Starting a well-paid career in Michigan often begins with making significant investments. For example, professionals ranging from cosmetologists and barbers to auctioneers and real estate agents must obtain state licensing to practice their chosen professions.
The state requires a certain number of hours in the classroom or of hands-on work experience, as well as standardized testing to obtain professional licensing. Individuals in licensed professions, including accountants and physicians, also need to renew their licenses for as long as they intend to continue working in specific capacities. They need to remain compliant with all requirements, including continuing their education and following state laws.
Personal issues may sometimes put a professional license at risk. For example, someone arrested for a crime in West Michigan may be at risk of losing the license that allows them to work, depending on the circumstances of their situation.
Arrests alone won’t impact licensing
The boards that oversee professional licensing in Michigan typically perform background checks for those applying for new licenses or renewing an existing one. They will also investigate complaints or reports made by concerned parties about a licensee’s alleged misconduct.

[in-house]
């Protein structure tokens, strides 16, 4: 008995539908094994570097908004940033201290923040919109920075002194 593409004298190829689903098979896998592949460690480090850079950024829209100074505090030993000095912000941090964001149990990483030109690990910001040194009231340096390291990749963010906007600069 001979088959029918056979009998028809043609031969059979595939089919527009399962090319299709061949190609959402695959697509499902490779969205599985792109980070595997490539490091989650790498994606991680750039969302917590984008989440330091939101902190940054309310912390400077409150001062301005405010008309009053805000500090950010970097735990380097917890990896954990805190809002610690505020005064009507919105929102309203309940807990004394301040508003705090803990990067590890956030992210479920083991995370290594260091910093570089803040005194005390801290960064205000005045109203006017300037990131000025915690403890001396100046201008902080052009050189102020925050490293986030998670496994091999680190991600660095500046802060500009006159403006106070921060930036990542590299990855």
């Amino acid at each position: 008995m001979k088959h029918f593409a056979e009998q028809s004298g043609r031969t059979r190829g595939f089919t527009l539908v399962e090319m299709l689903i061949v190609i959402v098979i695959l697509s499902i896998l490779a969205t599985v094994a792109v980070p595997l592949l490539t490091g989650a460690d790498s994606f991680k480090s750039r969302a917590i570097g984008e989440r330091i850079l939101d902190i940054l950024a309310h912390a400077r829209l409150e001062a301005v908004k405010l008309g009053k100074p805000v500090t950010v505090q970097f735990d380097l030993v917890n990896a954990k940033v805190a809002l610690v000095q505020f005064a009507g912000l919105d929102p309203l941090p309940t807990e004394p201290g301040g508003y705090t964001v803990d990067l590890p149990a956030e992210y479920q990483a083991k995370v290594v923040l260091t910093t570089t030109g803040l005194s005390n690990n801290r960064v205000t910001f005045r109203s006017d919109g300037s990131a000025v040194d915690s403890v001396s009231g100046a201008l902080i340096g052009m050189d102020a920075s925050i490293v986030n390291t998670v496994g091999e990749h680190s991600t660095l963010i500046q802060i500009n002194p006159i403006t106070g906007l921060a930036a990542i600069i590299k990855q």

Certain types of criminal activity could make someone ineligible for a professional license. They could lose their existing license or be unable to renew it when it expires. Violent crimes, drug offenses and many other types of other criminal activity could affect someone’s eligibility for a specific license. However, just an arrest would not be grounds for the loss of someone’s license. The person accused typically needs to plead guilty or get convicted at a trial for an arrest to affect their professional options.
Anyone in a licensed profession therefore has a very good reason to respond assertively after an arrest. Those who are able to defend against pending charges can eliminate the possible career consequences of a recent arrest. Even after a conviction, a professional will generally still have the option of having their case heard in front of the licensing board. They can both bring in a lawyer to represent them at hearings to reduce the risk of penalties and appeal unfavorable decisions that would have a long-term impact on their career.
Ultimately, understanding the possible secondary consequences of a recent arrest may help someone choose the most thoughtful and proactive response to pending criminal charges in Michigan.